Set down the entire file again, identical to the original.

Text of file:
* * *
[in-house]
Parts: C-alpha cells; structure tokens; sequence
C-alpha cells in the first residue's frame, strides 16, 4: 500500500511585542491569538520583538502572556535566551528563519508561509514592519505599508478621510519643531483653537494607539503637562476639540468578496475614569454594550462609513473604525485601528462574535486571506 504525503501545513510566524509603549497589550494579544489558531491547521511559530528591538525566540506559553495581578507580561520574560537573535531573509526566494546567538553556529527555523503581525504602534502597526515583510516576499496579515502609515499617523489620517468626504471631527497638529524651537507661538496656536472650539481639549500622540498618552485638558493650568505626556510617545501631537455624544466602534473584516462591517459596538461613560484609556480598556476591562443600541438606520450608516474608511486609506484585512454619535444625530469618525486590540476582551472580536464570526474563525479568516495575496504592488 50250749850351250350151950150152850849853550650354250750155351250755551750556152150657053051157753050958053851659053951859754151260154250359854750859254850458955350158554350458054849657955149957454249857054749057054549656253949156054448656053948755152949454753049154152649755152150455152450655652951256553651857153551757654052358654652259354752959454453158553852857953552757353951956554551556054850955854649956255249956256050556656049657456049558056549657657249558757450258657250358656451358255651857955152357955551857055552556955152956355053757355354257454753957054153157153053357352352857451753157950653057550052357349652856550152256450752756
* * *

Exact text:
[in-house]
Parts: C-alpha cells; structure tokens; sequence
C-alpha cells in the first residue's frame, strides 16, 4: 500500500511585542491569538520583538502572556535566551528563519508561509514592519505599508478621510519643531483653537494607539503637562476639540468578496475614569454594550462609513473604525485601528462574535486571506 504525503501545513510566524509603549497589550494579544489558531491547521511559530528591538525566540506559553495581578507580561520574560537573535531573509526566494546567538553556529527555523503581525504602534502597526515583510516576499496579515502609515499617523489620517468626504471631527497638529524651537507661538496656536472650539481639549500622540498618552485638558493650568505626556510617545501631537455624544466602534473584516462591517459596538461613560484609556480598556476591562443600541438606520450608516474608511486609506484585512454619535444625530469618525486590540476582551472580536464570526474563525479568516495575496504592488 50250749850351250350151950150152850849853550650354250750155351250755551750556152150657053051157753050958053851659053951859754151260154250359854750859254850458955350158554350458054849657955149957454249857054749057054549656253949156054448656053948755152949454753049154152649755152150455152450655652951256553651857153551757654052358654652259354752959454453158553852857953552757353951956554551556054850955854649956255249956256050556656049657456049558056549657657249558757450258657250358656451358255651857955152357955551857055552556955152956355053757355354257454753957054153157153053357352352857451753157950653057550052357349652856550152256450752756